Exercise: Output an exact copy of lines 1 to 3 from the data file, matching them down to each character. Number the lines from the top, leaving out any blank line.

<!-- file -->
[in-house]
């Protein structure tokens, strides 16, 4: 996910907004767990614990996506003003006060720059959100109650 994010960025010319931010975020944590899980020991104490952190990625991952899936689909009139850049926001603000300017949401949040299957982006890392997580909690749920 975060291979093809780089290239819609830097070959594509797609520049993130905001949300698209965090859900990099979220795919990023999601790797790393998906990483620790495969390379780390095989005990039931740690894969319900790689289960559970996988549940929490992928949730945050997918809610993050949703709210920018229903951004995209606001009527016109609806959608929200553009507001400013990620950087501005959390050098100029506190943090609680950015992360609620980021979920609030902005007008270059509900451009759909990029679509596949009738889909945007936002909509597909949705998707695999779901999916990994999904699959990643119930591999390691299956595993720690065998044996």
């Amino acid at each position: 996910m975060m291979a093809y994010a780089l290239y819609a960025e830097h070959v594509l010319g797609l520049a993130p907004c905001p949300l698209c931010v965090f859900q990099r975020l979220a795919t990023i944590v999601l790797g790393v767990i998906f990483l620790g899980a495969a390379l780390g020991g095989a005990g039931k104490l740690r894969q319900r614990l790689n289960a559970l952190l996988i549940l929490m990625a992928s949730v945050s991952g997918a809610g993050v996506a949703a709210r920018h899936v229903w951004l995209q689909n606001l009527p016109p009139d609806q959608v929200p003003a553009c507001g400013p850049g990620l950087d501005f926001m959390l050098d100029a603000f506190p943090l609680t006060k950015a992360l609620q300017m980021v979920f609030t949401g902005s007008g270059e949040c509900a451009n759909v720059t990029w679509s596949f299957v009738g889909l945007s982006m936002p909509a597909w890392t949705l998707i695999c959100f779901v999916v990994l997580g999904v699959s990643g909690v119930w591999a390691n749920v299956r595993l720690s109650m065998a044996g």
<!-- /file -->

[in-house]
């Protein structure tokens, strides 16, 4: 996910907004767990614990996506003003006060720059959100109650 994010960025010319931010975020944590899980020991104490952190990625991952899936689909009139850049926001603000300017949401949040299957982006890392997580909690749920 975060291979093809780089290239819609830097070959594509797609520049993130905001949300698209965090859900990099979220795919990023999601790797790393998906990483620790495969390379780390095989005990039931740690894969319900790689289960559970996988549940929490992928949730945050997918809610993050949703709210920018229903951004995209606001009527016109609806959608929200553009507001400013990620950087501005959390050098100029506190943090609680950015992360609620980021979920609030902005007008270059509900451009759909990029679509596949009738889909945007936002909509597909949705998707695999779901999916990994999904699959990643119930591999390691299956595993720690065998044996």
């Amino acid at each position: 996910m975060m291979a093809y994010a780089l290239y819609a960025e830097h070959v594509l010319g797609l520049a993130p907004c905001p949300l698209c931010v965090f859900q990099r975020l979220a795919t990023i944590v999601l790797g790393v767990i998906f990483l620790g899980a495969a390379l780390g020991g095989a005990g039931k104490l740690r894969q319900r614990l790689n289960a559970l952190l996988i549940l929490m990625a992928s949730v945050s991952g997918a809610g993050v996506a949703a709210r920018h899936v229903w951004l995209q689909n606001l009527p016109p009139d609806q959608v929200p003003a553009c507001g400013p850049g990620l950087d501005f926001m959390l050098d100029a603000f506190p943090l609680t006060k950015a992360l609620q300017m980021v979920f609030t949401g902005s007008g270059e949040c509900a451009n759909v720059t990029w679509s596949f299957v009738g889909l945007s982006m936002p909509a597909w890392t949705l998707i695999c959100f779901v999916v990994l997580g999904v699959s990643g909690v119930w591999a390691n749920v299956r595993l720690s109650m065998a044996g």